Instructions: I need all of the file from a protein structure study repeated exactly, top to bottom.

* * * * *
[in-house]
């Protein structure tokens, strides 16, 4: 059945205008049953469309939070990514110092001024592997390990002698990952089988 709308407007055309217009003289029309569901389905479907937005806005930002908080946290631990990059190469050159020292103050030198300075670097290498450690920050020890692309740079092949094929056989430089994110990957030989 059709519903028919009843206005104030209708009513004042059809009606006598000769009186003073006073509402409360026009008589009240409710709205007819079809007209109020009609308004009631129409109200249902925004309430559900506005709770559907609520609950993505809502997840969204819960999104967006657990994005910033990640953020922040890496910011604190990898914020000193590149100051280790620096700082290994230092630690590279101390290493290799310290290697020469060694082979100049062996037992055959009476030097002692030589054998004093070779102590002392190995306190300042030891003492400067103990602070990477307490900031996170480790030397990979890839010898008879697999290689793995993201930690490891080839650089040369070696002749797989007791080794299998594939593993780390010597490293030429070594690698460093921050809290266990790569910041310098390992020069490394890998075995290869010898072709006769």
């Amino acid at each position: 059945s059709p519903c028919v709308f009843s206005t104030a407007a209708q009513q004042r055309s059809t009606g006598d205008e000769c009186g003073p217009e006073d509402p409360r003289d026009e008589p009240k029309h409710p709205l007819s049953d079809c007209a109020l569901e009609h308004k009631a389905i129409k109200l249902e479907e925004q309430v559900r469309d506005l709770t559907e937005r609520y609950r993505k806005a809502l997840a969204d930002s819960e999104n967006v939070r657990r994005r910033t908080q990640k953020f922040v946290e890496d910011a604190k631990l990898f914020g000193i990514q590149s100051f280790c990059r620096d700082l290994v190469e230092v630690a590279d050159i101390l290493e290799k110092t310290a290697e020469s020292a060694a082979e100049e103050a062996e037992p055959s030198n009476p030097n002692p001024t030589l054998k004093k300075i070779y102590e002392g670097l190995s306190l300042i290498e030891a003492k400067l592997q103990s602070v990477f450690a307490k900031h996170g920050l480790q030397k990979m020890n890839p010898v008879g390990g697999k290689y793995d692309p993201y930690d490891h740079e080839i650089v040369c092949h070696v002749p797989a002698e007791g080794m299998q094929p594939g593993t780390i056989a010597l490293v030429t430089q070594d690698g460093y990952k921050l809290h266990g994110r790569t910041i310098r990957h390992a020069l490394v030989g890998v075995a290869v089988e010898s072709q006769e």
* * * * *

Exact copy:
[in-house]
């Protein structure tokens, strides 16, 4: 059945205008049953469309939070990514110092001024592997390990002698990952089988 709308407007055309217009003289029309569901389905479907937005806005930002908080946290631990990059190469050159020292103050030198300075670097290498450690920050020890692309740079092949094929056989430089994110990957030989 059709519903028919009843206005104030209708009513004042059809009606006598000769009186003073006073509402409360026009008589009240409710709205007819079809007209109020009609308004009631129409109200249902925004309430559900506005709770559907609520609950993505809502997840969204819960999104967006657990994005910033990640953020922040890496910011604190990898914020000193590149100051280790620096700082290994230092630690590279101390290493290799310290290697020469060694082979100049062996037992055959009476030097002692030589054998004093070779102590002392190995306190300042030891003492400067103990602070990477307490900031996170480790030397990979890839010898008879697999290689793995993201930690490891080839650089040369070696002749797989007791080794299998594939593993780390010597490293030429070594690698460093921050809290266990790569910041310098390992020069490394890998075995290869010898072709006769």
């Amino acid at each position: 059945s059709p519903c028919v709308f009843s206005t104030a407007a209708q009513q004042r055309s059809t009606g006598d205008e000769c009186g003073p217009e006073d509402p409360r003289d026009e008589p009240k029309h409710p709205l007819s049953d079809c007209a109020l569901e009609h308004k009631a389905i129409k109200l249902e479907e925004q309430v559900r469309d506005l709770t559907e937005r609520y609950r993505k806005a809502l997840a969204d930002s819960e999104n967006v939070r657990r994005r910033t908080q990640k953020f922040v946290e890496d910011a604190k631990l990898f914020g000193i990514q590149s100051f280790c990059r620096d700082l290994v190469e230092v630690a590279d050159i101390l290493e290799k110092t310290a290697e020469s020292a060694a082979e100049e103050a062996e037992p055959s030198n009476p030097n002692p001024t030589l054998k004093k300075i070779y102590e002392g670097l190995s306190l300042i290498e030891a003492k400067l592997q103990s602070v990477f450690a307490k900031h996170g920050l480790q030397k990979m020890n890839p010898v008879g390990g697999k290689y793995d692309p993201y930690d490891h740079e080839i650089v040369c092949h070696v002749p797989a002698e007791g080794m299998q094929p594939g593993t780390i056989a010597l490293v030429t430089q070594d690698g460093y990952k921050l809290h266990g994110r790569t910041i310098r990957h390992a020069l490394v030989g890998v075995a290869v089988e010898s072709q006769e």